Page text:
The incidence of animal disease, which results in forced slaughter, is also related to season, since the rains provide conditions conducive to the growth not only of livestock but also of the vectors of their diseases. The rains are particularly good for the growth of ticks and tick-borne diseases, to which weak animals or those with a low resistance are the first to succumb. As the dry season progresses, other animals are affected.

The amount of meat potentially available per day per adult equivalent over the year of study is shown in figure 4. A total of 28 kg per AAME per year was potentially available in Olkarkar/Merueshi and 130 kg per AAME per year in Mbirikani.

In Olkarkar and Merueshi, there was a gradual decline in the meat potentially available for consumption through the long dry season to the short rainy season of 1982. Meat availability rose to a peak in February, reflecting the ceremony season, after which it fell before rising again in May 1983. This second peak was the result of an outbreak of Nairobi Sheep Disease (NSD), which killed off many smallstock.

The higher incidence of animal disease in Mbirikani during the study period explains the much greater quantity of meat potentially available for consumption in that area. The long rains of 1982 were poor, and by May of that year a number of households were forced to move in search of grazing further south, to an area adjoining swamps where East Coast Fever (ECF), a tick-born disease, was endemic. This area had no dipping facilities, and, as a result, a large number of cattle died in the middle months of the year. Only a few households moved to this area, so that the high value for meat availability is more apparent than real for most of the people in Mbirikani.

With the advent of the short rains in 1982, the people moved back to their permanent residences in Mbirikani along the pipeline road. Their animals, however, came back harbouring the tick vectors of both ECF and NSD. Subsequent dipping of the cattle ensured the ECF was kept under control, but smallstock were not dipped and spraying was irregular. As a result, NSD manifested itself in smallstock, leading to a relatively high level of forced slaughter. By April 1983, NSD had spread to the smallstock in Olkarkar and Merueshi and, as in Mbirikani, the level of forced slaughter rose.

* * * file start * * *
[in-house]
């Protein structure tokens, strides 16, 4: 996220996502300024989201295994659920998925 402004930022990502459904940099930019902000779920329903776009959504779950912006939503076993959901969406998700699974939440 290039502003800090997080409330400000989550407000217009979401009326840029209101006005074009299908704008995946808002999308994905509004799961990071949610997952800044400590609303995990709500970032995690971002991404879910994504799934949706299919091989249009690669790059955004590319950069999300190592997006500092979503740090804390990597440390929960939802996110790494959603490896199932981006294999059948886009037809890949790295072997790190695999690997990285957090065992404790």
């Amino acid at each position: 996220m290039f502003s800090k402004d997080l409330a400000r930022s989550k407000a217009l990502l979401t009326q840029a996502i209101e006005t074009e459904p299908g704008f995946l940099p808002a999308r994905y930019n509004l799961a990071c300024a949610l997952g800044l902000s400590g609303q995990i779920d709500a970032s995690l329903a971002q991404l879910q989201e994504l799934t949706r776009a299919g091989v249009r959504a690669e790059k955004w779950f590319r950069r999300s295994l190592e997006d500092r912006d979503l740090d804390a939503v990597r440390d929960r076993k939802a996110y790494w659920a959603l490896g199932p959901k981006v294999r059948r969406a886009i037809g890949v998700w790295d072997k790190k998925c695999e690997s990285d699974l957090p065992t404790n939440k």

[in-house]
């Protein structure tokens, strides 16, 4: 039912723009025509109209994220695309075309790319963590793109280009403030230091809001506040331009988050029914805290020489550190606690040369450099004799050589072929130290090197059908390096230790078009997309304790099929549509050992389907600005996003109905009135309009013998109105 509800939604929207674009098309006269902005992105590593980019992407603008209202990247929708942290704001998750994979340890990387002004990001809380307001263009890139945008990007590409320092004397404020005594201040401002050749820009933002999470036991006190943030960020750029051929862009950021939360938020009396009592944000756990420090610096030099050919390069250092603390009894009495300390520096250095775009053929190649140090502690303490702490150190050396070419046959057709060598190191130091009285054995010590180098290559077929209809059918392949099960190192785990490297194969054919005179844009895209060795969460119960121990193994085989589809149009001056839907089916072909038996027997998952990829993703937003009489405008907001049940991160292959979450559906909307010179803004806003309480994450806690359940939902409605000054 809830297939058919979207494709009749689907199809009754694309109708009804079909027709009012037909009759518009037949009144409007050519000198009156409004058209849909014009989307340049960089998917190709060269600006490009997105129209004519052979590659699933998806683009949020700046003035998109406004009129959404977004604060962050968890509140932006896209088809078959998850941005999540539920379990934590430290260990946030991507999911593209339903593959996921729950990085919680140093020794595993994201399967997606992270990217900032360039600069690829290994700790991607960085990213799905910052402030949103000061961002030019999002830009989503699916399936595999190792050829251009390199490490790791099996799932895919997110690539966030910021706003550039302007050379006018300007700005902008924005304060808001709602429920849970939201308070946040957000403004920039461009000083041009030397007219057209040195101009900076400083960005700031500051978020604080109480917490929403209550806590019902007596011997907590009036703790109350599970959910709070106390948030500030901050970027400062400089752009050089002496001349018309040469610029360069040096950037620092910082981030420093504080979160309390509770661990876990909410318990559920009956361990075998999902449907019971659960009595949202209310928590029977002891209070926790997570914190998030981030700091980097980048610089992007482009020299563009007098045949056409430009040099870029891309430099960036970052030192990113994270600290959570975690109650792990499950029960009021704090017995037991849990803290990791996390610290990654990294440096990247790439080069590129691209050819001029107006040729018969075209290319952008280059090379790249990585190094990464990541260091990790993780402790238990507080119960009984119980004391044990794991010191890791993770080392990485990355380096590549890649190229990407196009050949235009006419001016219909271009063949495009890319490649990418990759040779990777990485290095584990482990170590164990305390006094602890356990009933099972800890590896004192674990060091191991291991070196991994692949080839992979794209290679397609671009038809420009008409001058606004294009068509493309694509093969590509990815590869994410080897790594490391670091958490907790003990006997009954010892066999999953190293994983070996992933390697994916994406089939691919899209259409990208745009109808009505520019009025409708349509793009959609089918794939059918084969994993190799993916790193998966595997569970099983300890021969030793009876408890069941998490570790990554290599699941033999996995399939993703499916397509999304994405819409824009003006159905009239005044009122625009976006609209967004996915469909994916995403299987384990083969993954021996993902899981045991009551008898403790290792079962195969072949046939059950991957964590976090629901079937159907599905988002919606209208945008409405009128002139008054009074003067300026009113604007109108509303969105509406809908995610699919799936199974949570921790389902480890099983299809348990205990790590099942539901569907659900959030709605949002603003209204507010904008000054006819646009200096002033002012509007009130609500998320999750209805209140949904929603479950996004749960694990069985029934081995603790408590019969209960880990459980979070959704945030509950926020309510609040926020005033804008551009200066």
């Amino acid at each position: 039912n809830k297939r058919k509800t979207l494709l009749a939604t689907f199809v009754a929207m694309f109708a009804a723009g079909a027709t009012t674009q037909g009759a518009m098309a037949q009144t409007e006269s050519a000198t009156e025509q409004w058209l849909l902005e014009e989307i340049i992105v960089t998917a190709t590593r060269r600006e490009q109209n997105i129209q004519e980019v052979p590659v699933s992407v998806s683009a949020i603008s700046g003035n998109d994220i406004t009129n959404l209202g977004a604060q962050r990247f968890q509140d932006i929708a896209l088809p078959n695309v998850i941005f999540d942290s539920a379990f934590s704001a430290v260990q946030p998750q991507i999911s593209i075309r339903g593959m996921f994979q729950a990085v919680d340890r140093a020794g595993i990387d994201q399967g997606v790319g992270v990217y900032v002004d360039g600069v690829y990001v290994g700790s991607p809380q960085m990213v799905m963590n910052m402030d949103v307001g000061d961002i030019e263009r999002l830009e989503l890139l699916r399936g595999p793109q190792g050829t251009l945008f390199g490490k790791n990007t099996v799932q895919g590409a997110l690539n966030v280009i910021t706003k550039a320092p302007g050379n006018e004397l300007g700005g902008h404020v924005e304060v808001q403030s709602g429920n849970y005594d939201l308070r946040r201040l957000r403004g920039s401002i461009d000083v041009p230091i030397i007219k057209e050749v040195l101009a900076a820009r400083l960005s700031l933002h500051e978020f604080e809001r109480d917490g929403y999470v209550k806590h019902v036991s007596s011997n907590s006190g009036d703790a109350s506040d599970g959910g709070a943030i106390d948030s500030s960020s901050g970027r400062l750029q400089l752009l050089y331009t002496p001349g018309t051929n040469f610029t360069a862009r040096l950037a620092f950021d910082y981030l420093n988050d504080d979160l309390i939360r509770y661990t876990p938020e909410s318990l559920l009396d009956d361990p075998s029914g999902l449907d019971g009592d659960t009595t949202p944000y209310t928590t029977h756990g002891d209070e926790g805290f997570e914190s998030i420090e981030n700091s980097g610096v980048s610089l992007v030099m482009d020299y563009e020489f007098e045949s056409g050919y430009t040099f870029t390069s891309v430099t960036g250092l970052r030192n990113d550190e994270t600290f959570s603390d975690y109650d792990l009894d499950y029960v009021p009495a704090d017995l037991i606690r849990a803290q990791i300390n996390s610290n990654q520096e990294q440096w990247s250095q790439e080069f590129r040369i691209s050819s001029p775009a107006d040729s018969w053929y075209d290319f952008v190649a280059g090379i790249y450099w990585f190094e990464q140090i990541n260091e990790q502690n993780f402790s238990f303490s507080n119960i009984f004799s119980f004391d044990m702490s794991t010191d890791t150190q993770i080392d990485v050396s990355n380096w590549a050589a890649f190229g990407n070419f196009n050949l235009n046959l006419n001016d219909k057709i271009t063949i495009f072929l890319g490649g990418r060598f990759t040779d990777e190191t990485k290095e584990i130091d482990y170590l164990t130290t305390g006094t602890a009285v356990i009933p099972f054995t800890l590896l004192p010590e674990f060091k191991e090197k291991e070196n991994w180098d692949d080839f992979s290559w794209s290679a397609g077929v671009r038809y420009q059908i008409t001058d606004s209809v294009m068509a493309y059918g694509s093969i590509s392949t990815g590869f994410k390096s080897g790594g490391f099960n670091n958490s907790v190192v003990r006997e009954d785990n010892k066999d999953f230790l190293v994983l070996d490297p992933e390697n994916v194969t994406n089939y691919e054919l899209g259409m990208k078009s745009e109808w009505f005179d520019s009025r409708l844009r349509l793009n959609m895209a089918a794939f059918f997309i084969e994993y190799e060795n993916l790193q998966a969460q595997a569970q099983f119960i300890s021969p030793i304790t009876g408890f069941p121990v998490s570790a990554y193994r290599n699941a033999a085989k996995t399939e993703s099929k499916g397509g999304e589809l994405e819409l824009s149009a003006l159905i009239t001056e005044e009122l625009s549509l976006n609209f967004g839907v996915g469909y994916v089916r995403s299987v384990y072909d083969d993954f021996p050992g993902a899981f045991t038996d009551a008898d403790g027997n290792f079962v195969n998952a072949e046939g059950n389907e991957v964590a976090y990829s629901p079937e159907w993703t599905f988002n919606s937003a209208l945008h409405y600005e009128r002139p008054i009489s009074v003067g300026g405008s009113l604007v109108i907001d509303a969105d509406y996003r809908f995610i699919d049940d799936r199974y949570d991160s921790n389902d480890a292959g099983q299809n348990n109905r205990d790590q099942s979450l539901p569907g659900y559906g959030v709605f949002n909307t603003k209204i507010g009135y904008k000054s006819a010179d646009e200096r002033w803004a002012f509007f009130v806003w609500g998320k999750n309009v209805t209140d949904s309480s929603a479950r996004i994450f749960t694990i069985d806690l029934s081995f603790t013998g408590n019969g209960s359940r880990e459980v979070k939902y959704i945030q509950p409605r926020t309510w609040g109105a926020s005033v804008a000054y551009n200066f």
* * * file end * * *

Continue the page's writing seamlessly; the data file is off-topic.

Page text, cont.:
Daily meat potentially available for human consumption (kg/AAME/day) from voluntary and forced slaughter in Olkarkar/Merueshi and Mbirikani group ranches, July 1982 to June 1983 (a)

Daily meat potentially available for human consumption (kg/AAME/day) from voluntary and forced slaughter in Olkarkar/Merueshi and Mbirikani group ranches, July 1982 to June 1983 (b)

In Mbirikani, the Maasai held a very important ceremony during August 1982, which delayed other related ceremonies. The August ceremony accounted for the greater quantity of meat potentially available in Mbirikani from voluntary slaughter throughout the long dry season of 1982, compared to the amount of meat potentially available in Olkarkar and Merueshi.

Between July 1982 and June 1983, the women indicated that they ate meat only about twice a month (table 4). The women, therefore, did not appear to benefit from the high level of forced slaughter in the dry season, especially in Mbirikani. Indeed, from the food consumption data for women and children, the annual consumption of meat in Olkarkar/Merueshi was only 19 kg per AAME and 44 kg per AAME in Mbirikani. The women and children's meat consumption was so low because they did not have the same access to forced slaughter meat as the warriors and men who went with the main herd or flock. During the dry season, when grazing was sparse, the herds and flocks were separated into two or three groups, each based in separate residences some distance apart. The women and younger children were usually left with the milch cows.